Authorities have spent the last two years trying to strike a peace deal with the Barisan Revolusi Nasional Melayu Patani (BRN) through four major rounds of talks facilitated by Malaysia, reports the Bangkok Post.
There had been other peace talks that preceded them however, they involved the Mara Patani insurgent network of which the BRN is a member. The Mara Patani later ceased the talks leaving the BRN to engage alone in the peace process.
The first talks over the past two years with the BRN started on Mar 20, 2020, at the onset of the COVID-19 pandemic which forced subsequent discussions between Thai authorities and the BRN to be held remotely.
Face-to-face negotiations did not resume until Jan 11-12 this year and were held again from Mar 2-3.
Gen Wallop Raksanoh, former National Security Council (NSC) secretary-general, led the Thai negotiating team which engaged in the talks with Anas Abdulrahmah, the BRN representative, with Abdul Rahim bin Mohamad Noor acting as facilitator on the Malaysian government’s behalf.
The Thai authorities have never felt more enthused about the prospect of permanently ending the violent unrest in the far South than during the fourth round of talks from Mar 31-Apr 1.
This time something was different. For the first time, Deng Awaeji, a core member of the fighting wing of the BRN, came to the talks.
The two sides set themselves an ambitious goal: to reduce all violent confrontations and attacks during the Muslim holy period of Ramadan from Apr 3 to May 14.
That would create a meaningful starting point toward achieving a lasting peace in the southernmost region plagued by almost 20 years of insurgent unrest.
Lt Gen Thira, also commander of the Fourth Region Army Corps, told the Bangkok Post the talks have reached a crucial juncture.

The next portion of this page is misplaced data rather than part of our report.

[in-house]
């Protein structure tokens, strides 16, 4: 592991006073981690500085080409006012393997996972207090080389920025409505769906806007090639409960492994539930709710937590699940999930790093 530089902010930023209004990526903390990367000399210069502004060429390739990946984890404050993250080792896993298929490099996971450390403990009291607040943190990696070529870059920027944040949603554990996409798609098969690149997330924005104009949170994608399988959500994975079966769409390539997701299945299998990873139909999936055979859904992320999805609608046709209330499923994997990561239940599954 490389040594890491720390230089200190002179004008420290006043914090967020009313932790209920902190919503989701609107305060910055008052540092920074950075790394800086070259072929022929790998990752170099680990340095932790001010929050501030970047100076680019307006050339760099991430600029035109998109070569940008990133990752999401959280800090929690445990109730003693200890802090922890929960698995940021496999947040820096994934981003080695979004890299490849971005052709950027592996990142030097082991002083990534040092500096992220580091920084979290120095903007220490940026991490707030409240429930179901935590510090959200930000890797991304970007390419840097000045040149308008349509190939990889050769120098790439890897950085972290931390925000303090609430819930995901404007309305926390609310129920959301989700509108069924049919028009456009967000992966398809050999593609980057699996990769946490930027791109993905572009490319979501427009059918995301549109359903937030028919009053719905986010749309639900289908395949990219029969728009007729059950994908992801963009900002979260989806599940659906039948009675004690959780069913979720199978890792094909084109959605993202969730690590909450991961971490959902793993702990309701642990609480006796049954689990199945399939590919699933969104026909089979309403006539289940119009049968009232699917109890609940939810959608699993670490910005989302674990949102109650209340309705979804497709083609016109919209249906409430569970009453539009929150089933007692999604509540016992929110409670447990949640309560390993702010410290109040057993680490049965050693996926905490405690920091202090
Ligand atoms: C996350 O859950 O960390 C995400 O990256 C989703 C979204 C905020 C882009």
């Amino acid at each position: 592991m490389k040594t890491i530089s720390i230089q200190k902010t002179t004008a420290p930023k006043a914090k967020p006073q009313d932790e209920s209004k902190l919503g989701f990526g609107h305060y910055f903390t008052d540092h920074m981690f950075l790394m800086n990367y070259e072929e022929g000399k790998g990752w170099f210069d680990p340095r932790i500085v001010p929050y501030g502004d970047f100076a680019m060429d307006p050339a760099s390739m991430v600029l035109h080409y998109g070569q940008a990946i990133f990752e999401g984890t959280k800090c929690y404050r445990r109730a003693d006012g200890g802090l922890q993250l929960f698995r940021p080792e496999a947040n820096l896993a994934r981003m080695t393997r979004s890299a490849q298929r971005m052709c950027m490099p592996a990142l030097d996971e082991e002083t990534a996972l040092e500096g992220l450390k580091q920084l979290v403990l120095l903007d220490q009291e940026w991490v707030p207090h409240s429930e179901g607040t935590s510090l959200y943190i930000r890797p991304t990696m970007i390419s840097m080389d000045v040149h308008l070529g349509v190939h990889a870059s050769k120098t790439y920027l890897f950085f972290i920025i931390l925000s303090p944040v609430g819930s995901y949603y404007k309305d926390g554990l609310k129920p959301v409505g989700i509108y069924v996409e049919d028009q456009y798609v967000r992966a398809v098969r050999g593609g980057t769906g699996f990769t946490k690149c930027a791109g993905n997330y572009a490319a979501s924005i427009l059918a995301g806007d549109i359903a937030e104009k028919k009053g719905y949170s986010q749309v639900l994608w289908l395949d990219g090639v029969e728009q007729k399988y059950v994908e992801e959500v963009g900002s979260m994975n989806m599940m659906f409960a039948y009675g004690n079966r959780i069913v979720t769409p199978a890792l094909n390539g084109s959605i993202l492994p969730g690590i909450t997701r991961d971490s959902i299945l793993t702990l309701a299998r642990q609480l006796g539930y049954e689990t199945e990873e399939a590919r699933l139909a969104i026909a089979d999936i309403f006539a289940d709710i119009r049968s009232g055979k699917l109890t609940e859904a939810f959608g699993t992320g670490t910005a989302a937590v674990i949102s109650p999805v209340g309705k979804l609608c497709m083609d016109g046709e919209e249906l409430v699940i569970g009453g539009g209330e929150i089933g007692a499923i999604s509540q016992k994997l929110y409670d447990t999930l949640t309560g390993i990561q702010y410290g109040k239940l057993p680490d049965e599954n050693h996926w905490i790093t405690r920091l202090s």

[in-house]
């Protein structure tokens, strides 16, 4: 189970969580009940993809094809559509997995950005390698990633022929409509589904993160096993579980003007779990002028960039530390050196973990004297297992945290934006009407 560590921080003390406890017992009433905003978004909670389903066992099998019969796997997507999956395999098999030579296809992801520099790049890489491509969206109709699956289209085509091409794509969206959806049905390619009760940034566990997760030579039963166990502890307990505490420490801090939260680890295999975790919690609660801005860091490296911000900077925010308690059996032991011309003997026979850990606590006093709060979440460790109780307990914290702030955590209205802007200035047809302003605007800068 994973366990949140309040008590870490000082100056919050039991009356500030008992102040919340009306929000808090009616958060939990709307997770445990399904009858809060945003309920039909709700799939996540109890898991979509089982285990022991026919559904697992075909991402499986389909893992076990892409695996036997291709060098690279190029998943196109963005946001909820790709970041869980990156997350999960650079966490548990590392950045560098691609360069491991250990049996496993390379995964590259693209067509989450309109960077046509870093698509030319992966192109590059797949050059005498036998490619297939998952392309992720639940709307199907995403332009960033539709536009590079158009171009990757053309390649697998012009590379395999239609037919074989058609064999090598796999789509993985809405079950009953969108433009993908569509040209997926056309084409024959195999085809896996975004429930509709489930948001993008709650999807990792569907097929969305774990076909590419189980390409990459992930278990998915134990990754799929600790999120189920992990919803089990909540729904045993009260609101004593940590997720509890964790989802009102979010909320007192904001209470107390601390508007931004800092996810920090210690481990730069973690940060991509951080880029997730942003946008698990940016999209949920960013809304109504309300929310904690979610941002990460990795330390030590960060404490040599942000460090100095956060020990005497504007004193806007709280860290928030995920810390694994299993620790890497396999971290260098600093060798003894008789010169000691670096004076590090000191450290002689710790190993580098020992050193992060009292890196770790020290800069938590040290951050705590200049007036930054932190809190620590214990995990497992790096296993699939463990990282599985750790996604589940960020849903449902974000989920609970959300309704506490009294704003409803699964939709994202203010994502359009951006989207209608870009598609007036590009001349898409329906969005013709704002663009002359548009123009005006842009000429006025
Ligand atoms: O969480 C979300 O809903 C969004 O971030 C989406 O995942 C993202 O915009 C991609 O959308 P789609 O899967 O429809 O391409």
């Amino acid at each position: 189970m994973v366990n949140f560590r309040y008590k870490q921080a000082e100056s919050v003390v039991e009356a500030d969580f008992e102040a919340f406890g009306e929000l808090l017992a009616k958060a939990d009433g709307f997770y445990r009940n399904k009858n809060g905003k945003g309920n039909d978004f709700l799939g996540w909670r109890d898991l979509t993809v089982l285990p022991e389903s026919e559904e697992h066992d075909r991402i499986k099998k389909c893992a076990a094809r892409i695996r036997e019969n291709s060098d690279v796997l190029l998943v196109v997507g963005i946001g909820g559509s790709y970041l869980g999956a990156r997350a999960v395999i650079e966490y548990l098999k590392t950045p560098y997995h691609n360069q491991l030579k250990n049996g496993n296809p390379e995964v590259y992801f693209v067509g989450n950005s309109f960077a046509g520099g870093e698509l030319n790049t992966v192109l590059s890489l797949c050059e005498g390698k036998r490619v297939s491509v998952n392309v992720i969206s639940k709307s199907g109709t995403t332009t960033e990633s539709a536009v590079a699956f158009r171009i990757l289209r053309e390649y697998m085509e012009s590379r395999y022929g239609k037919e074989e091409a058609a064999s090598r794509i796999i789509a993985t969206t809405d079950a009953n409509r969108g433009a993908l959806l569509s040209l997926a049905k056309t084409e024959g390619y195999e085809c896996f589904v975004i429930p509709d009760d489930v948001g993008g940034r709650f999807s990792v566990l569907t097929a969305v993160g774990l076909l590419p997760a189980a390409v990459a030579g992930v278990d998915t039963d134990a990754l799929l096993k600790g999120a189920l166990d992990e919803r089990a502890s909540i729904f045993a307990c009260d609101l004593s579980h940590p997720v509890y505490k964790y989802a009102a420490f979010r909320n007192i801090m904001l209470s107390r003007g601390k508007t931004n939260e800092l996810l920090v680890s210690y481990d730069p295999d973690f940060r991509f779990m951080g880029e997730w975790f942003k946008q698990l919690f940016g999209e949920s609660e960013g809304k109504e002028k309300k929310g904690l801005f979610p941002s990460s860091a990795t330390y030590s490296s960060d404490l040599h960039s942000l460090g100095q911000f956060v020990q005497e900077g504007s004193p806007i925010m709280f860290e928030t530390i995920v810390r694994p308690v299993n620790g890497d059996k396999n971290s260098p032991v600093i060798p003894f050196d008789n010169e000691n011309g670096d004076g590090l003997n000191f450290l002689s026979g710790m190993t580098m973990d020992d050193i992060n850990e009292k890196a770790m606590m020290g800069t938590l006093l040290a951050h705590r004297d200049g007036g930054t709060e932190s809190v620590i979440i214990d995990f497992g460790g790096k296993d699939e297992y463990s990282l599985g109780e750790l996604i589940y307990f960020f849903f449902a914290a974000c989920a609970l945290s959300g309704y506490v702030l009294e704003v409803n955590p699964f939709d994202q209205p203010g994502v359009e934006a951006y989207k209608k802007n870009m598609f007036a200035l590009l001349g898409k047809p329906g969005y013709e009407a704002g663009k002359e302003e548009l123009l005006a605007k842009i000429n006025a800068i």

Mr Deng’s participation has given the peace process its much-needed boost. He rose through the ranks of a BRN fighting unit in Narathiwat.
For years, the Thai authorities have tried in vain to invite a member of the unit to join the talks.
In the past, there had been futile attempts to arrange talks, with the help of Malaysia, with Mr Deng and Abdulloh Waemanor, the BRN’s spiritual leader.
This time, Mr Deng sat down and had his photo taken with the Thai authorities. “It’s indeed a positive sign,” Lt Gen Thira said.
“Previously, only representatives (of the BRN’s) political wing came to the meeting,” the commander said.
“We believe the fighting unit had been watching the talks for some time. When they realised progress had been made, they came out to join.”
During talks in the past, Mr Deng did not attend but had someone else speak for him. “Now, we can have a heart-to-heart conversation, from one soldier to another,” Lt Gen Thira said.
Real deal in talks
The authorities have no doubt that Mr Deng has the power to make a difference to the peace negotiations.
At the latest talks, the Thai side proposed the no-violence spell during Ramadan and the BRN agreed, the commander said.